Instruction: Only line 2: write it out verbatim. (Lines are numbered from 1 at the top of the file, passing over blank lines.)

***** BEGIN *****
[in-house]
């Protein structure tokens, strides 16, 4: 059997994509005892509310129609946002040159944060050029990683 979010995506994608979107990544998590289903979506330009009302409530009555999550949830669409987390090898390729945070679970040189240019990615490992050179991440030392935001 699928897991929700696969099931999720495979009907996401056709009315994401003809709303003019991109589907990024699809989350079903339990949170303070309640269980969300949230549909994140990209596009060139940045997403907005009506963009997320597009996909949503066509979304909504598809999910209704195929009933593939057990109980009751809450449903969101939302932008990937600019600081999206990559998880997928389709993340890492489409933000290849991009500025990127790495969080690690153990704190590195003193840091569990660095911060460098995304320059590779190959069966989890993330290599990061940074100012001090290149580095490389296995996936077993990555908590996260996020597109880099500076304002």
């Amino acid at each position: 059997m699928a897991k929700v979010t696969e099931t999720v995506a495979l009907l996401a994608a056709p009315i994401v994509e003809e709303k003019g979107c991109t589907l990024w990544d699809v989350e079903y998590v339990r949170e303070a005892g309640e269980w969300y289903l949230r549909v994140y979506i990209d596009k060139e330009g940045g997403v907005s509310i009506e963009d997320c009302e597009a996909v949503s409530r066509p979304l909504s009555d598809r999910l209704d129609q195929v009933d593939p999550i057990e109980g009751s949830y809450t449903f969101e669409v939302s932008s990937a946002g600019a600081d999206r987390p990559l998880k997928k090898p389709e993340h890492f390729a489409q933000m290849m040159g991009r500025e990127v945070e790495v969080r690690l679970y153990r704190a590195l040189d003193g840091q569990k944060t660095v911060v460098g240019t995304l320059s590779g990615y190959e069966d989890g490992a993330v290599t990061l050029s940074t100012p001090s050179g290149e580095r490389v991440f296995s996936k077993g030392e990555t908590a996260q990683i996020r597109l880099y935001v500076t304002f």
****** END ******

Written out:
């Protein structure tokens, strides 16, 4: 059997994509005892509310129609946002040159944060050029990683 979010995506994608979107990544998590289903979506330009009302409530009555999550949830669409987390090898390729945070679970040189240019990615490992050179991440030392935001 699928897991929700696969099931999720495979009907996401056709009315994401003809709303003019991109589907990024699809989350079903339990949170303070309640269980969300949230549909994140990209596009060139940045997403907005009506963009997320597009996909949503066509979304909504598809999910209704195929009933593939057990109980009751809450449903969101939302932008990937600019600081999206990559998880997928389709993340890492489409933000290849991009500025990127790495969080690690153990704190590195003193840091569990660095911060460098995304320059590779190959069966989890993330290599990061940074100012001090290149580095490389296995996936077993990555908590996260996020597109880099500076304002």